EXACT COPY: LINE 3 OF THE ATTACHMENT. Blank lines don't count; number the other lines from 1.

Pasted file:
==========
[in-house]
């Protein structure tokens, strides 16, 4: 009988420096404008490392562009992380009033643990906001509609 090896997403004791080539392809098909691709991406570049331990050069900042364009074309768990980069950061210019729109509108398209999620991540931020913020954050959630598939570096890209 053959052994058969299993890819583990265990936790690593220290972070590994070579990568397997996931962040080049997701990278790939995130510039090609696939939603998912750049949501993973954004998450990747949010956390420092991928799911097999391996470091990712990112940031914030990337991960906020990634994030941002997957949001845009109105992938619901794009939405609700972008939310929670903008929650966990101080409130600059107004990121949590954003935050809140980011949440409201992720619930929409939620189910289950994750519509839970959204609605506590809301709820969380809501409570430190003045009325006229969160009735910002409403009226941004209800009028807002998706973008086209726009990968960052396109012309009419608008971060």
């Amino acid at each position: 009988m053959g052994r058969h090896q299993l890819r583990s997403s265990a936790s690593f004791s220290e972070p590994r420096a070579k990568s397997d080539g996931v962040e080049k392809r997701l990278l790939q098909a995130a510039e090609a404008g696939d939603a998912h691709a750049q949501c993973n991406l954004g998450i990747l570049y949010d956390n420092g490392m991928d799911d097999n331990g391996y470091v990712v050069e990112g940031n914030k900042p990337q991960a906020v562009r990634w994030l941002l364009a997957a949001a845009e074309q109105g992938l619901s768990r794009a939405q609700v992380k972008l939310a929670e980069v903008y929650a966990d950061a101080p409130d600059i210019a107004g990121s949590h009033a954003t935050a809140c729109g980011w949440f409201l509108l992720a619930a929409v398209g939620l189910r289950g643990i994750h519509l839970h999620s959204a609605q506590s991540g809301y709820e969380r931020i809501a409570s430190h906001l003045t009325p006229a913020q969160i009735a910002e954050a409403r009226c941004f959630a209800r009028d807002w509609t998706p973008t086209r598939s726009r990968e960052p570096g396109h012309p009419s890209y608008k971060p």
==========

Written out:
């Amino acid at each position: 009988m053959g052994r058969h090896q299993l890819r583990s997403s265990a936790s690593f004791s220290e972070p590994r420096a070579k990568s397997d080539g996931v962040e080049k392809r997701l990278l790939q098909a995130a510039e090609a404008g696939d939603a998912h691709a750049q949501c993973n991406l954004g998450i990747l570049y949010d956390n420092g490392m991928d799911d097999n331990g391996y470091v990712v050069e990112g940031n914030k900042p990337q991960a906020v562009r990634w994030l941002l364009a997957a949001a845009e074309q109105g992938l619901s768990r794009a939405q609700v992380k972008l939310a929670e980069v903008y929650a966990d950061a101080p409130d600059i210019a107004g990121s949590h009033a954003t935050a809140c729109g980011w949440f409201l509108l992720a619930a929409v398209g939620l189910r289950g643990i994750h519509l839970h999620s959204a609605q506590s991540g809301y709820e969380r931020i809501a409570s430190h906001l003045t009325p006229a913020q969160i009735a910002e954050a409403r009226c941004f959630a209800r009028d807002w509609t998706p973008t086209r598939s726009r990968e960052p570096g396109h012309p009419s890209y608008k971060p």